Vitamin B6 plays yet another critically important role in methylation, another chemical process in which methyl groups are transferred from one molecule to another. There are so many essential chemical events in the body made possible only by methylation, for example, genes can be turned on and turned off in this way. This is especially important in cancer prevention since one of the genes that can be switched on and off is the tumor suppressor gene, p53. Another way that methylation helps prevent cancer is by attaching themselves to methyl groups making toxic substances less toxic and encouraging our body to eliminate them.
Methylation is also vital to cardiovascular health. Methylation changes a potentially dangerous molecule known as homocysteine into other, benign substances. Since homocysteine can directly damage blood vessel walls greatly increasing the progression of atherosclerosis or hardening of the arteries, high homocysteine levels are associated with a significantly increased risk for heart attack and stroke. Eating foods rich in vitamin B6 can help keep homocysteine levels low. In addition to that, diets high in vitamin B6-rich foods are associated with lower rates of heart disease, even when homocysteine levels are normal, most likely due to all the other beneficial substances within this energetic B vitamin.
A single baked potato on average will provide you with about 3 grams of fiber, but since the fiber in potatoes is mostly in their skin, leave the peel in place to get this benefit. Wash them well first before cooking. Remove all blemishes as well. If you want the cholesterol-lowering, colon cancer preventing, and bowel supportive effects of fiber, be sure to eat the potato’s flavorful skin as well as its fluffy meaty center.
Vitamin B6—Athletic Performance enhancer-
Vitamin B6 is also necessary for the breakdown of glycogen, the form in which sugar is stored in our muscle cells and liver, so this vitamin is an important variable in athletic performance and endurance.
The Potato- Comfort Food
Whether you mash it bake it or make it into French fries ( preferably using coconut oil in order to avoid transfats), many people think of the potato as a comfort food. This belief probably inspired the potato’s scientific name, Solanum tuberosum. Solanum is a Latin word meaning “soothing”. The potato’s name also tells us something about it belonging to the Solanaceae family whose other members include tomatoes, peppers, tomatillos and others.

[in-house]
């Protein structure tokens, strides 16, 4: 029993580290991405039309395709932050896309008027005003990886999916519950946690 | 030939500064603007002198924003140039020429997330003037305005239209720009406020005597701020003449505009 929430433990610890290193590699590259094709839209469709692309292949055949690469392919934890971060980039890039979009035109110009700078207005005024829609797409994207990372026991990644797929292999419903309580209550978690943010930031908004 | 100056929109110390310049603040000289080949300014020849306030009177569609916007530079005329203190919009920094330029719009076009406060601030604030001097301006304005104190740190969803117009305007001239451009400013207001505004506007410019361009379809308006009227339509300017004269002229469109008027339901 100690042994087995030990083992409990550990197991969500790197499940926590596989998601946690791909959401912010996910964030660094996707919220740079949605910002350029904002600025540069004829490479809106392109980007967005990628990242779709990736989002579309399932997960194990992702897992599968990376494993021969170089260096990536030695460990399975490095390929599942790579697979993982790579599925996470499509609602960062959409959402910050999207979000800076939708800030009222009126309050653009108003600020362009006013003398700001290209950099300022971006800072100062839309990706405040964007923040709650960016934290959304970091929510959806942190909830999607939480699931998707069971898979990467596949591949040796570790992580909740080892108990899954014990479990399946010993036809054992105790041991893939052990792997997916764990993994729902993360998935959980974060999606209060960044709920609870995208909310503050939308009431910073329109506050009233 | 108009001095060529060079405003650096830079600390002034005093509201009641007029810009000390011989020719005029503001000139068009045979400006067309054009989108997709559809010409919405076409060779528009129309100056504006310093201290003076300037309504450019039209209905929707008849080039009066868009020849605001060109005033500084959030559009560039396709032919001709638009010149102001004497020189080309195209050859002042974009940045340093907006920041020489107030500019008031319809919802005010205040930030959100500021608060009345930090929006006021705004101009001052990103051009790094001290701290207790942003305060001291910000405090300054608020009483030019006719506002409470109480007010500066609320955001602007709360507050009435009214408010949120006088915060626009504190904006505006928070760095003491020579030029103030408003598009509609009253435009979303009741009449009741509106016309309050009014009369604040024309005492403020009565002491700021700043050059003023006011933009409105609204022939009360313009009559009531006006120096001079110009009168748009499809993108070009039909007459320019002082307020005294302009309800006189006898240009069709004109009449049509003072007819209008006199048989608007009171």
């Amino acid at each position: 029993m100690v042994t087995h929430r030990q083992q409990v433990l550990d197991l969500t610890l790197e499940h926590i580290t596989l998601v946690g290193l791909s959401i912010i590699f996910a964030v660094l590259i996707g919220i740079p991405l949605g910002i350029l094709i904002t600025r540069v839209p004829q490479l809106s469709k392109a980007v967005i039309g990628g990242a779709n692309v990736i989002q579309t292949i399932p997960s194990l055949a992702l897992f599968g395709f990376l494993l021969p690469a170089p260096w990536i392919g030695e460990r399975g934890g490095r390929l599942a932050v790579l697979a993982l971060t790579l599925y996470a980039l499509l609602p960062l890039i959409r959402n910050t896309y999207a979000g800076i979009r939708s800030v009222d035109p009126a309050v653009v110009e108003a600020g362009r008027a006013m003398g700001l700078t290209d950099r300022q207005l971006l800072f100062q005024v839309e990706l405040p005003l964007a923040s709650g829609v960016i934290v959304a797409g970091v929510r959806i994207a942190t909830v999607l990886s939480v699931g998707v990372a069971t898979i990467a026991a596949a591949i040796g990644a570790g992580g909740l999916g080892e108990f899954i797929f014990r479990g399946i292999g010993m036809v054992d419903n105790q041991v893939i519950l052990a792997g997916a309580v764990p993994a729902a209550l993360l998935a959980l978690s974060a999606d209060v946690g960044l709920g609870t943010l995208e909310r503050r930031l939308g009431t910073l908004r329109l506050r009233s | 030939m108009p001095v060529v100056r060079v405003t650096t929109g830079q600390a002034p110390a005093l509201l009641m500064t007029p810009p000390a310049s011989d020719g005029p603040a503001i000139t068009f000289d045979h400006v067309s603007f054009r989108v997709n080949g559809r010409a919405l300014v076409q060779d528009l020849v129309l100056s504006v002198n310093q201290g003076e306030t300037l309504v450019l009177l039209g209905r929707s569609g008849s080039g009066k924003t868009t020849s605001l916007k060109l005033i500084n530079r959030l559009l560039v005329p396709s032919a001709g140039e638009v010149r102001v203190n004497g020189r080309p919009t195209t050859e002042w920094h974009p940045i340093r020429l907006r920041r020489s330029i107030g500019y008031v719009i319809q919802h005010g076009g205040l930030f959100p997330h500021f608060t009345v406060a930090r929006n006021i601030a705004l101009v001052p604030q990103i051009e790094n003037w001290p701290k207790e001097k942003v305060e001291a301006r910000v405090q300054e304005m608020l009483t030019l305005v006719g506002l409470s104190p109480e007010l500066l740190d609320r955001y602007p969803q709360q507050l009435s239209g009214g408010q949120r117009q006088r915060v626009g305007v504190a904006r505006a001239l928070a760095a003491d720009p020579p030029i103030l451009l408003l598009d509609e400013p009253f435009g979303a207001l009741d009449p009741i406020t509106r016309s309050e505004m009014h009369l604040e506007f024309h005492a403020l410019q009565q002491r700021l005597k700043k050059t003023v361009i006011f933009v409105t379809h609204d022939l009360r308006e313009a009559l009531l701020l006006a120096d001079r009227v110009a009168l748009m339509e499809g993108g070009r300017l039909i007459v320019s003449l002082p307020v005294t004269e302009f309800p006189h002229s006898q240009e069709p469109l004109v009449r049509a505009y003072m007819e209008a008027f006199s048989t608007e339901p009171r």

There are about 100 varieties of edible potatoes. The variety available in many parts of the world is much less today then in the past due to planting only a few types of potatoes and some influence from genetic engineering of seeds. There is a challenging “evolution” going on since at least 2015 or before that is influencing the genetic diversity of our food, the potato just being one of them.
Having a large diversity in gene sequencing is what makes it possible to have a large variety of plants and animals on the earth. This same genetic diversity is important for plants and animals to adapt to an ever changing environment as well. Genetic Modification in plants are thought to improve crop production, pest resistance and make more consistent food sources available, but we still are barely understanding much of what is to be learned about the risks or producing Geneticly modified foods and what their health risks will be. If the genetic make up of plants is made or manipulated to be more uniform, then when the environment/weather changes, more of the crop is going to be adversely affected and less of the crop will have the genetic diversity to adapt to any change around it.
The potato famine in Ireland in the mid 1800’s is one good example of this. The type of potato they grew in Ireland were not grown from seeds, instead they were planted from a portion of the parent plant, therefore a clone of the parent plant if you will. This lack of genetic variability caused a deadly invasion of a bacteria that wiped out the entire potato population. Had there been more genetic variability, then some resistance to that bacteria would have been possible making some potatoes thrive and the Irish people would have staved off starvation of at least part of the population of Ireland.
Types of potatoes-There are so many